Humboldt Baykeeper and Pacific Watershed Associates are poised for genetic tests and analysis to pinpoint the sources of the fecal bacterium E. coli in six Humboldt waterways deemed “impaired” by the United States Environmental Protection Agency.

Corrective action hinges on the results of the new tests. They are aimed at finding the precise sources of the pollutant, although E. coli is known to originate in the guts of warm blooded animals (humans, livestock, dogs, horses, birds, raccoons etc.). Other sources are faulty private septic systems, leaking municipal sewer lines and transient encampments. The bacteria can cause humans severe gastrointestinal distress.

Todd Kraemer, a hydrologist with Pacific Watershed Associates, a consulting firm in McKinleyville, said in an interview that tracing the sources of E. coli with genetic markers will begin later this month or in September.

“This technique will tell us the local animal sources of E. coli,” Kraemer said. “In the past, we tested for the concentration levels of the bacteria. We have been developing our sampling plan during the past two months and expect to begin sampling itself in the near future.”

High levels of fecal bacteria such as E. coli plague Little River, Widow White Creek, Martin Slough, lower Elk River, Campbell Creek and Jolly Giant Creek.

Humboldt Baykeeper found with its water quality tests in 2014 that Jolly Giant Creek had 600 times the acceptable level of fecal indicator bacteria.

The difficulty, said Baykeeper director Jennifer Kalt, is that the high level does not reveal the sources of the pollution. Hence the need for the genetic markers.

“We will do a new genetic analysis of Bacteroides, which will identify the different host animals that are contributing to bacterial pollution in these waterways,” Kalt said.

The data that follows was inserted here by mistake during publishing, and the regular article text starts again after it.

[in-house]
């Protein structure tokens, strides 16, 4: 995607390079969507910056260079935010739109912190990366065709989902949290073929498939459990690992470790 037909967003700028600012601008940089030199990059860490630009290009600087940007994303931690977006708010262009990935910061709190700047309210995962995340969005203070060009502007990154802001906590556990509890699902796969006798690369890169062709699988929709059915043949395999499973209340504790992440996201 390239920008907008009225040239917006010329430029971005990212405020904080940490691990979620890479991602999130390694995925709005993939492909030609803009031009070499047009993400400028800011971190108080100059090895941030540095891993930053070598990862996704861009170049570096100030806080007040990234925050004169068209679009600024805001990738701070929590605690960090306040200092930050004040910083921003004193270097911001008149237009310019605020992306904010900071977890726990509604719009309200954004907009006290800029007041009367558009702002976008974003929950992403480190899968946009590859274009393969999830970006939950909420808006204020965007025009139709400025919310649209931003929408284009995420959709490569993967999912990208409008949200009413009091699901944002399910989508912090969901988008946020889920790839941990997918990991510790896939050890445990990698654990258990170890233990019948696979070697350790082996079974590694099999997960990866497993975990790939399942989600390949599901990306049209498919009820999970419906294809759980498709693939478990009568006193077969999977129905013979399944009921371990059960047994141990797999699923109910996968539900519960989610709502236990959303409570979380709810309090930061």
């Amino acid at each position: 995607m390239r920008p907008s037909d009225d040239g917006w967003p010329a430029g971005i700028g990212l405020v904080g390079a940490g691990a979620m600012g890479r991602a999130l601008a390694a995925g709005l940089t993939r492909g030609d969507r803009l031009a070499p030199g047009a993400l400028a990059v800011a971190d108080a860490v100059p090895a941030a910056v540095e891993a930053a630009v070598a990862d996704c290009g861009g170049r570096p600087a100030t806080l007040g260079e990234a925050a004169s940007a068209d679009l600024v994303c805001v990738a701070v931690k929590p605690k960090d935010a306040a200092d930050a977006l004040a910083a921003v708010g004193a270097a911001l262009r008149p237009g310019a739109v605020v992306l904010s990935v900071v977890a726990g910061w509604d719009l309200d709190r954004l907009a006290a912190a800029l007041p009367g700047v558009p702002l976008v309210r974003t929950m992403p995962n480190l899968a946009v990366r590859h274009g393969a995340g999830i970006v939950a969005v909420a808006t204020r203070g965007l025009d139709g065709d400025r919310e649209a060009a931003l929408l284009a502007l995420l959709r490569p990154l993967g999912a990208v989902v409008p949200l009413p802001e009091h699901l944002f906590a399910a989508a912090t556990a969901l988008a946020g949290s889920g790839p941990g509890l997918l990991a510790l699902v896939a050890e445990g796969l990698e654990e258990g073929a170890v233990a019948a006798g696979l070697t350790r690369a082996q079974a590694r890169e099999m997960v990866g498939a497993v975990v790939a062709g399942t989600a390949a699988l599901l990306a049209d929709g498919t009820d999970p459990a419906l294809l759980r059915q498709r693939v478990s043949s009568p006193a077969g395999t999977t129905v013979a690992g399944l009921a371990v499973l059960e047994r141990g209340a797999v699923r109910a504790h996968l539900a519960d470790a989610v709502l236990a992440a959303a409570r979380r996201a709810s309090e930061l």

“This newer method can identify not only presence and absence, but also the fraction of each host animal that is contributing to the pollution. This will allow us to examine different stream reaches and identify possible sources. Then we can develop strategies to reduce the pollution from those sources.
“This type of study has been done successfully in many coastal areas and is ongoing in the Russian River,” she added.

Pinpointing the sources is difficult and laborious, Kraemer explained, because so many variables are in play. Fecal bacteria mix with other pollutants. Levels fluctuate in tandem with night and day temperatures, with changing seasons and with the prevailing conditions in channel bottoms. “E. coli also vary temporally and spatially depending on the types of land use in each watershed,” Kraemer said.

Many more data, including real-time data, are needed and the new genetic tests will help in that regard as well. The data used by the Environmental Protection Agency to rate Humboldt waterways were already five years old.

Do local pollution and the threat to public health continue to worsen?